Rembrandt Peale

A single painting tells a story about its subject while the body of work of a painter tells the story of that painter’s life: his moods, how he changes or develops or deteriorates over time, his persistent themes. The body of work is therefore more significant for looking into what a painter is than is any collection of biographical data compiled by some biographer about his love interests, his patrons, his friendships, or the ruminations of himself or the art critics of his time about what his paintings were really about. The same is true of literature. We know how different “Macbeth” is from “Hamlet”, each creating a different world, the first governed by fate and violent action, the second by a self uncertain how and when to take action. And yet the body of Shakespeare’s work tells us all that need be known about the consciousness of its author: how he moves from history to comedy to tragedy to romance, ever trying to contain his tendency to anger. The work is the essence of the author.

A case in point is Rembrandt Peale, son of a well known artist of his time, and even better known in his own right, who was a prolific portrait painter in the early part of the Nineteenth Century. Looking at the body of his work provides a biography of the painter and also how a painter adjusts to changing circumstances that are, for the most part, neither political nor social structural, but cultural in that they have to do with the influences that past painting has on its present practitioner. So let us abandon the view that a painter reflects his time for the view that a painter makes a mark on the painting of his time.


An early Peale, from 1811, is “The Roman Daughter” which presents the exemplary tale from antiquity of a woman who breastfeeds her own father when she visits him in prison where he is chained and so carries out her moral duty to aid a parent even if it violates propriety. Peale is representing this conventional idea of the Napoleonic Age even if the same subject set in a contemporary context would seem to me have not been so easily accepted. The interest of the picture is less in its moral than in its structure which owes much to David in that the lines are clean, the figures elongated and apposite one another, the background and the dress of the two characters simple. The daughter looks away from her father so that as much modesty as possible is preserved, which is not true in other renditions of this story, which also do not show him so clearly to be in chains. So, I conclude, the painting is something of an exercise to show off the painter’s powers rather than an attempt to deepen the audience’s understanding of the story, which is different from what happens in the current age, where we retell the story of Batman as if there was much more that could be squeezed from that story. Peale, for his part, was interested in showing off his ability to provide a dual portrait, one figure standing and one seated, though I do not know why Peale chose this particular subject other than that he was going through the classic Roman stories and came across it.  So we have a real separation between a subject and its execution, which is not unusual for David, whose intriguing portrait of Lavoisier, complete with scientific equipment to dress it up, makes no reference to Lavoisier’s execution by the Revolution.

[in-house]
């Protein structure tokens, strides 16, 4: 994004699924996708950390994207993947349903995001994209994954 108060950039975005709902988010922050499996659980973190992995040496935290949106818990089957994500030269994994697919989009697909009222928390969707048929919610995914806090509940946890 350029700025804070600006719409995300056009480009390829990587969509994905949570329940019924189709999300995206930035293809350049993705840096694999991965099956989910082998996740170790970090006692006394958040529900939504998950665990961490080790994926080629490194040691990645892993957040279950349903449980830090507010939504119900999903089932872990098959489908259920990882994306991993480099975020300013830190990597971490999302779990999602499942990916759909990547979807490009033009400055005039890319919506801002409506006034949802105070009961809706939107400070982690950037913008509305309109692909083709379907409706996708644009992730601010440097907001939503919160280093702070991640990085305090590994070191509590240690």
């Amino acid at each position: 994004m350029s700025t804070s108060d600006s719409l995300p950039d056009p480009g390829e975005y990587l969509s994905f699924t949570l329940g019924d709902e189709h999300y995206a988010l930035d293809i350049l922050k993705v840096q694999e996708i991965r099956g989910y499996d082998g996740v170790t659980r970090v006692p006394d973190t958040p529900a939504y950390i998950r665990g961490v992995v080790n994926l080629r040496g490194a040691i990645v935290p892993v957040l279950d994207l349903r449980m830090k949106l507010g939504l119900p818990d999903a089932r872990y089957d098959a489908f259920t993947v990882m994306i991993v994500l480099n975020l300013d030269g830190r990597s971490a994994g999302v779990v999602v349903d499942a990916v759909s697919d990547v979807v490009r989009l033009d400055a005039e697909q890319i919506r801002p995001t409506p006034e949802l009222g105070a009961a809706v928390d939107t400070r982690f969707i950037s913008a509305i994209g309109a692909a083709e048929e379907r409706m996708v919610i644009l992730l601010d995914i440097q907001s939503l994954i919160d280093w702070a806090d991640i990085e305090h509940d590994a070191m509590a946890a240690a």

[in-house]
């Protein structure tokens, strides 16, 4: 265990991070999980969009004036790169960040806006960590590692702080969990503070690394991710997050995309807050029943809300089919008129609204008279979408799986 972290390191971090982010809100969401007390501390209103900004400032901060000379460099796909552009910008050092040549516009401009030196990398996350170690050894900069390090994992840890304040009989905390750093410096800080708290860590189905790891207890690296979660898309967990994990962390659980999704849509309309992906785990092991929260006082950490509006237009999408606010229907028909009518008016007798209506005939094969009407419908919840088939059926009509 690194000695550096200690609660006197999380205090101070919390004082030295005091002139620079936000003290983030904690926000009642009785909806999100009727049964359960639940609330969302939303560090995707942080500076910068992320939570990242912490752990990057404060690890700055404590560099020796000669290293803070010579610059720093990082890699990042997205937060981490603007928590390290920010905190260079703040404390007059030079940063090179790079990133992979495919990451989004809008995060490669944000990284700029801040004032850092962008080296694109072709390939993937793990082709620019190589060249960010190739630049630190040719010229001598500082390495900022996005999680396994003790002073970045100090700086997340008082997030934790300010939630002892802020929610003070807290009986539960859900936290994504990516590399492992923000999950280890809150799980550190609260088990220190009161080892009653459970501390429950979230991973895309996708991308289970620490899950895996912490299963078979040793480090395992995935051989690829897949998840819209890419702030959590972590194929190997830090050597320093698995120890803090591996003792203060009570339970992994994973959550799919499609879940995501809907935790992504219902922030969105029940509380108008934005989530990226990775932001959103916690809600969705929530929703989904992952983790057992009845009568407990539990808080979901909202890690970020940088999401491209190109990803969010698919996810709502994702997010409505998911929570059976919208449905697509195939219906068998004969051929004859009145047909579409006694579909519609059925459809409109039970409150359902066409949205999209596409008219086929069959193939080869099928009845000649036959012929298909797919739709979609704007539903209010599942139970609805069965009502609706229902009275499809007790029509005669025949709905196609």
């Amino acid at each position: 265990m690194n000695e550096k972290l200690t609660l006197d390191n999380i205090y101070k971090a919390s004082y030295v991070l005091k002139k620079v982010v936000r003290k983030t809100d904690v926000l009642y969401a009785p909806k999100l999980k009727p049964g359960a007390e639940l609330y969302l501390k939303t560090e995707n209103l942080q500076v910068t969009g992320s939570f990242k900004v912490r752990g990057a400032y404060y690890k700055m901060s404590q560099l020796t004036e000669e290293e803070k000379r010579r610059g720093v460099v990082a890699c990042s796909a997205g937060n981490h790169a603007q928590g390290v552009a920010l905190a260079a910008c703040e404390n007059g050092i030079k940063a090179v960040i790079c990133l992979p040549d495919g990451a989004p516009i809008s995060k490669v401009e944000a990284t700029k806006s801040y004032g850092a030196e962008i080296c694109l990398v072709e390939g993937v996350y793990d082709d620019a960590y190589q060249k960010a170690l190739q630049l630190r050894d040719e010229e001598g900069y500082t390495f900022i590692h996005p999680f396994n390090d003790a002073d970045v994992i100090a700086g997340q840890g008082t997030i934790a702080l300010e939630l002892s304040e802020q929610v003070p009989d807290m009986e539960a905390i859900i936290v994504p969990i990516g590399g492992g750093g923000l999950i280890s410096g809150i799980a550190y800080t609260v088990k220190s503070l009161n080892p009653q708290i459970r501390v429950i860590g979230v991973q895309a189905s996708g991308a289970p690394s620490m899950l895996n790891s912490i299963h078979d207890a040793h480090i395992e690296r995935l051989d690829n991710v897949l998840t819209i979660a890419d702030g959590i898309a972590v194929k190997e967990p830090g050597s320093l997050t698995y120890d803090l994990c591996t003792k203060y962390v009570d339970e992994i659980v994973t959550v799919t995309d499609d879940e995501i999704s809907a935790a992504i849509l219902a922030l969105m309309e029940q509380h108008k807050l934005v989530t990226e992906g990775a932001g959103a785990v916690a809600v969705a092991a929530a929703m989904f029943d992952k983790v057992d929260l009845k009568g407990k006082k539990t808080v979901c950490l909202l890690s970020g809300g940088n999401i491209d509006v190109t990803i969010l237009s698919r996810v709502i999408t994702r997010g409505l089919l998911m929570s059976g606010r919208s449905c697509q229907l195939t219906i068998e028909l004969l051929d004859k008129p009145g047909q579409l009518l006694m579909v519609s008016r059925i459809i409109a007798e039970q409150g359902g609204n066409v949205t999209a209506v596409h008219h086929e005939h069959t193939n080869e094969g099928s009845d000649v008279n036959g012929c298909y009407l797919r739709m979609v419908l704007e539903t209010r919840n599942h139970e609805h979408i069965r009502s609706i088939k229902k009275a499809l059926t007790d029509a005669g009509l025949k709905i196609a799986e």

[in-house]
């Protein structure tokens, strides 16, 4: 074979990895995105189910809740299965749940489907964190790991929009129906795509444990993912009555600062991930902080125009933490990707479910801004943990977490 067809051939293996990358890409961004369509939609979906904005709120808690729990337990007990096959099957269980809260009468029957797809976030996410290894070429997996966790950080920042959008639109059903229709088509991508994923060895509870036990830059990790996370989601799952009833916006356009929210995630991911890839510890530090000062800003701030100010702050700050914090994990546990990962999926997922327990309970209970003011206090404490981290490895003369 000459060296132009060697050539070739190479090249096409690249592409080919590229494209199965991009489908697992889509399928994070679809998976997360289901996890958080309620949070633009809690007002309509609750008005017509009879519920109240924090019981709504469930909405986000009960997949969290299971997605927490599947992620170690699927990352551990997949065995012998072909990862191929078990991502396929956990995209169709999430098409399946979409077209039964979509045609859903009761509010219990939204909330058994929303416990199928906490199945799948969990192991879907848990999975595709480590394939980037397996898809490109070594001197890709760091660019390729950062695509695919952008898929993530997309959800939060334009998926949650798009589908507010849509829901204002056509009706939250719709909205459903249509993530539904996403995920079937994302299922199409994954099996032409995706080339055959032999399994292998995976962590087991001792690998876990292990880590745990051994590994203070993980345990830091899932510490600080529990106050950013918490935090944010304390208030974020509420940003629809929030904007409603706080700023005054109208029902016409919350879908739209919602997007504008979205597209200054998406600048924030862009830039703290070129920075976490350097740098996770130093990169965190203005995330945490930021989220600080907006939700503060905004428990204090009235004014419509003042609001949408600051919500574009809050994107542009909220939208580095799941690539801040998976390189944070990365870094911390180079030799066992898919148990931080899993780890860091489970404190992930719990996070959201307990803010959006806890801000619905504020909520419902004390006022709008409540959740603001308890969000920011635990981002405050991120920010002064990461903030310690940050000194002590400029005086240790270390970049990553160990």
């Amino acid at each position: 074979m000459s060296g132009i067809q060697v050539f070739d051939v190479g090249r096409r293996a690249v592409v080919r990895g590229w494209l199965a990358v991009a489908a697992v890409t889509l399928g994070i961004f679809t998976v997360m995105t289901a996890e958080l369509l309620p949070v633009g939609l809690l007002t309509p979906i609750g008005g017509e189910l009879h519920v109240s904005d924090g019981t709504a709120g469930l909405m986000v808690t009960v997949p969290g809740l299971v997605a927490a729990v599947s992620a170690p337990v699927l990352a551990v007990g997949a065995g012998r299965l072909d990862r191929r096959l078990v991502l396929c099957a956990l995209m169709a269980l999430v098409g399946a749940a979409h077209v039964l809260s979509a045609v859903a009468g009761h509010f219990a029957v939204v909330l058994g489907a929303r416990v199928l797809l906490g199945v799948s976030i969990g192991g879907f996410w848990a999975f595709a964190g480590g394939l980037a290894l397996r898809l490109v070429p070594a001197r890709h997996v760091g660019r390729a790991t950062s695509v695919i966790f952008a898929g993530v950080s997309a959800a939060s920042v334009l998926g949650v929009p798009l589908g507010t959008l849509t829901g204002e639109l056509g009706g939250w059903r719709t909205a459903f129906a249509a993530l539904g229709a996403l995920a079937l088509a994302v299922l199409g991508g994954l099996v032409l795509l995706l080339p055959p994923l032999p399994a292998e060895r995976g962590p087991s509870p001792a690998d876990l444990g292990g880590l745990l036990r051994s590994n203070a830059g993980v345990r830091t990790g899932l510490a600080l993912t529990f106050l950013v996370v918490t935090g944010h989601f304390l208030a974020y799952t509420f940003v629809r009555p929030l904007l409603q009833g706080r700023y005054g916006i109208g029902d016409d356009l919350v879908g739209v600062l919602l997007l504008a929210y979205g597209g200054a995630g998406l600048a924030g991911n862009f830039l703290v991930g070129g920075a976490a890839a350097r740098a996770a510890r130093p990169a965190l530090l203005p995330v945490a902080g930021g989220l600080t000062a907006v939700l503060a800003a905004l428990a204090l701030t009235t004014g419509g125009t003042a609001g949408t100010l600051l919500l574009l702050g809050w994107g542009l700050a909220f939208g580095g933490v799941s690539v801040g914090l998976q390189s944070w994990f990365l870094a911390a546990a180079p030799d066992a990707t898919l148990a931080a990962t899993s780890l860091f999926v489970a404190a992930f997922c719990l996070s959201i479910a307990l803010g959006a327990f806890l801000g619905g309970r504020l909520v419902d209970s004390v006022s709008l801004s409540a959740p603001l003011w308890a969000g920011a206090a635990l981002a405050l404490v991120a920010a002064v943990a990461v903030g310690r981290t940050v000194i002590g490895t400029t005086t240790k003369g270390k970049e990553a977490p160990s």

Peale produced a similar Neoclassical painting in 1820, some ten years later. (Rembrandt was, like his brothers, named after famous artists.)  “The Court of Death” is an ensemble painting showing numerous figures in their death throes in a cave that is also decorated with drapery as well as an exit to the outside world. The various dead sit in front of a throne upon which sits a stern women, though why she is the representative of death is not clear. All of the dead seem to be the result of violence. An ancient warrior stands with his sword above a woman and her baby. A father looks at a young woman. There are indications of sorrow as when a woman holds her hand over her eyes or another woman touches her hand to her forehead as a sign of grief. One young man is gripping the hilt of the knife that stabbed him. I don’t know what, if anything, Peale is trying to allegorize. There is no clear reference to any other kind of death (though commentators say there is to dementia and disease and other things) or to the moral lapses that led to one kind of death rather than another.  This is a far cry from Poussin’s “The Rape of the Sabine Women”, where people are writhing and there are duets and triples within the entire ensemble of violence. Peale is still looking around for a subject matter through which to display his artistic skills, tales from the classics by this time having lost their steam (though to be revived by the Pre-Raphaelites), just as Christian imagery had earlier lost its steam. It would take another decade or two for the Hudson River school to discover in the wilderness a whole new subject matter and allow Thomas Cole, like William Blake, to make use of their allegorical skills. Here death is decorous rather than horrible.